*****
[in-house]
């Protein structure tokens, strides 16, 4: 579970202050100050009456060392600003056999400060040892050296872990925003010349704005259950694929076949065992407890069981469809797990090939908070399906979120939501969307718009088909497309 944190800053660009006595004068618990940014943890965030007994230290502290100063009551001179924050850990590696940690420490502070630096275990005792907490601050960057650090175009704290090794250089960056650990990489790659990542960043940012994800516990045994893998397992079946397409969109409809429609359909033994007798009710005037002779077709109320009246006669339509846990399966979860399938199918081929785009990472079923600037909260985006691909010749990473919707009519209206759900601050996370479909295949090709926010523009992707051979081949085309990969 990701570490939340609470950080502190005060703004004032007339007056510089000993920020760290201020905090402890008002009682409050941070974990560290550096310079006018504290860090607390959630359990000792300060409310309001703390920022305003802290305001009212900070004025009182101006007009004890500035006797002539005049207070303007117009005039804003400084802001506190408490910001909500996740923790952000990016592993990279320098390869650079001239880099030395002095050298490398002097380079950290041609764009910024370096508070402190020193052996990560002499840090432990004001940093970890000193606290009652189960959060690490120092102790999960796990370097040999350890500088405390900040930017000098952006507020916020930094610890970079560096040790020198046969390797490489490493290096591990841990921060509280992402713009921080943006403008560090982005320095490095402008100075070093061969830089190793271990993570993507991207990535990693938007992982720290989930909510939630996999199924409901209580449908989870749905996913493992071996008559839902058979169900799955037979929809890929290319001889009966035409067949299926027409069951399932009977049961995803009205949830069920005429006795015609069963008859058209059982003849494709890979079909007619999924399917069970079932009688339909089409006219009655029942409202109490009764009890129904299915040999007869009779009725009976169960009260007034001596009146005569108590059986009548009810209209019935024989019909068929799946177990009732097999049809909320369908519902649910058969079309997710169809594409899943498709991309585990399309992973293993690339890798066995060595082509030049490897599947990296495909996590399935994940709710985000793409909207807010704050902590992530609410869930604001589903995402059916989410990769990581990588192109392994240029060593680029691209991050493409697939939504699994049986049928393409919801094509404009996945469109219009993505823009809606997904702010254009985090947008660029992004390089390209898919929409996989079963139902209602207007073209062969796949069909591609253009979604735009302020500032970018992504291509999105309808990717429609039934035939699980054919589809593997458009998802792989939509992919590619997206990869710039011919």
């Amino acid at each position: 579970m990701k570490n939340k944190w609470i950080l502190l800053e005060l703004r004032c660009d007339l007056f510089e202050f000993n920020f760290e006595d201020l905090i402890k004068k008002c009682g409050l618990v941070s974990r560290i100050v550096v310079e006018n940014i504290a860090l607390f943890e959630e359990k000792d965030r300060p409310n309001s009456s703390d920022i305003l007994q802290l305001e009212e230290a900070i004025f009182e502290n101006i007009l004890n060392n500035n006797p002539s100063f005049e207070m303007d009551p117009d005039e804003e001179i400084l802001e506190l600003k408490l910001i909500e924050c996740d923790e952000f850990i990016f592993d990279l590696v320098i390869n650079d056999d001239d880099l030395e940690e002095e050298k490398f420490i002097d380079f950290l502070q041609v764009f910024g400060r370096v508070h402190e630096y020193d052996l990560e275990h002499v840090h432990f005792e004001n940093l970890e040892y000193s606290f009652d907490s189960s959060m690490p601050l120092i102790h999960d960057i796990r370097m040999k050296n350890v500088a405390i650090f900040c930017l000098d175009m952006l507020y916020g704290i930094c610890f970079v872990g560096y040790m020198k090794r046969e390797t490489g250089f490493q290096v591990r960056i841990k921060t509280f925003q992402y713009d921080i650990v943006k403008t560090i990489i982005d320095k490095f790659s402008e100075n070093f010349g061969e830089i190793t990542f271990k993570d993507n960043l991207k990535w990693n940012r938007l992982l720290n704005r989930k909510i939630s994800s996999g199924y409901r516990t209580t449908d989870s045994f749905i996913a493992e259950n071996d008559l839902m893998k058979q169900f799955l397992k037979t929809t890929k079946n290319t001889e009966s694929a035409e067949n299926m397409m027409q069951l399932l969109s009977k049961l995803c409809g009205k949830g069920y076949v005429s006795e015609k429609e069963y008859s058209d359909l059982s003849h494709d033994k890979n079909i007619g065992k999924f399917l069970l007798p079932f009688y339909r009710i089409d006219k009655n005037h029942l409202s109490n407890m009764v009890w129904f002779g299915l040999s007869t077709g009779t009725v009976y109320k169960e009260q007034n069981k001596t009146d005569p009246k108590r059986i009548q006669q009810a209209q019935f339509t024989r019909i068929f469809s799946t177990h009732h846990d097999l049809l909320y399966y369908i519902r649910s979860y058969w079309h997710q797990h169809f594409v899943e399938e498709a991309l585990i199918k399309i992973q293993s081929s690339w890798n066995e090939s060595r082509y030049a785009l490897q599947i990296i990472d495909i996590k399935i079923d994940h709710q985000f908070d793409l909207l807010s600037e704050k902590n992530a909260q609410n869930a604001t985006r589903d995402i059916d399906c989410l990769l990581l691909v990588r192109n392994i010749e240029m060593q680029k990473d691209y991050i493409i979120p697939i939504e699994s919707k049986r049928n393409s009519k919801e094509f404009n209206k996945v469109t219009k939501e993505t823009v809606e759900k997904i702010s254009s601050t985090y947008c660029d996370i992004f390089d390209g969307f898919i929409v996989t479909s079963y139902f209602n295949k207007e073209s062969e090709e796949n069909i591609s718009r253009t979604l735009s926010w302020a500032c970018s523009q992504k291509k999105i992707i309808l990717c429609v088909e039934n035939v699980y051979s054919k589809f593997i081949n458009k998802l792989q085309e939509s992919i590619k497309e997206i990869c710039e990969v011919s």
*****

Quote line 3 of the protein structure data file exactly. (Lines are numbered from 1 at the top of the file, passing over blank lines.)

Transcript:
């Amino acid at each position: 579970m990701k570490n939340k944190w609470i950080l502190l800053e005060l703004r004032c660009d007339l007056f510089e202050f000993n920020f760290e006595d201020l905090i402890k004068k008002c009682g409050l618990v941070s974990r560290i100050v550096v310079e006018n940014i504290a860090l607390f943890e959630e359990k000792d965030r300060p409310n309001s009456s703390d920022i305003l007994q802290l305001e009212e230290a900070i004025f009182e502290n101006i007009l004890n060392n500035n006797p002539s100063f005049e207070m303007d009551p117009d005039e804003e001179i400084l802001e506190l600003k408490l910001i909500e924050c996740d923790e952000f850990i990016f592993d990279l590696v320098i390869n650079d056999d001239d880099l030395e940690e002095e050298k490398f420490i002097d380079f950290l502070q041609v764009f910024g400060r370096v508070h402190e630096y020193d052996l990560e275990h002499v840090h432990f005792e004001n940093l970890e040892y000193s606290f009652d907490s189960s959060m690490p601050l120092i102790h999960d960057i796990r370097m040999k050296n350890v500088a405390i650090f900040c930017l000098d175009m952006l507020y916020g704290i930094c610890f970079v872990g560096y040790m020198k090794r046969e390797t490489g250089f490493q290096v591990r960056i841990k921060t509280f925003q992402y713009d921080i650990v943006k403008t560090i990489i982005d320095k490095f790659s402008e100075n070093f010349g061969e830089i190793t990542f271990k993570d993507n960043l991207k990535w990693n940012r938007l992982l720290n704005r989930k909510i939630s994800s996999g199924y409901r516990t209580t449908d989870s045994f749905i996913a493992e259950n071996d008559l839902m893998k058979q169900f799955l397992k037979t929809t890929k079946n290319t001889e009966s694929a035409e067949n299926m397409m027409q069951l399932l969109s009977k049961l995803c409809g009205k949830g069920y076949v005429s006795e015609k429609e069963y008859s058209d359909l059982s003849h494709d033994k890979n079909i007619g065992k999924f399917l069970l007798p079932f009688y339909r009710i089409d006219k009655n005037h029942l409202s109490n407890m009764v009890w129904f002779g299915l040999s007869t077709g009779t009725v009976y109320k169960e009260q007034n069981k001596t009146d005569p009246k108590r059986i009548q006669q009810a209209q019935f339509t024989r019909i068929f469809s799946t177990h009732h846990d097999l049809l909320y399966y369908i519902r649910s979860y058969w079309h997710q797990h169809f594409v899943e399938e498709a991309l585990i199918k399309i992973q293993s081929s690339w890798n066995e090939s060595r082509y030049a785009l490897q599947i990296i990472d495909i996590k399935i079923d994940h709710q985000f908070d793409l909207l807010s600037e704050k902590n992530a909260q609410n869930a604001t985006r589903d995402i059916d399906c989410l990769l990581l691909v990588r192109n392994i010749e240029m060593q680029k990473d691209y991050i493409i979120p697939i939504e699994s919707k049986r049928n393409s009519k919801e094509f404009n209206k996945v469109t219009k939501e993505t823009v809606e759900k997904i702010s254009s601050t985090y947008c660029d996370i992004f390089d390209g969307f898919i929409v996989t479909s079963y139902f209602n295949k207007e073209s062969e090709e796949n069909i591609s718009r253009t979604l735009s926010w302020a500032c970018s523009q992504k291509k999105i992707i309808l990717c429609v088909e039934n035939v699980y051979s054919k589809f593997i081949n458009k998802l792989q085309e939509s992919i590619k497309e997206i990869c710039e990969v011919s």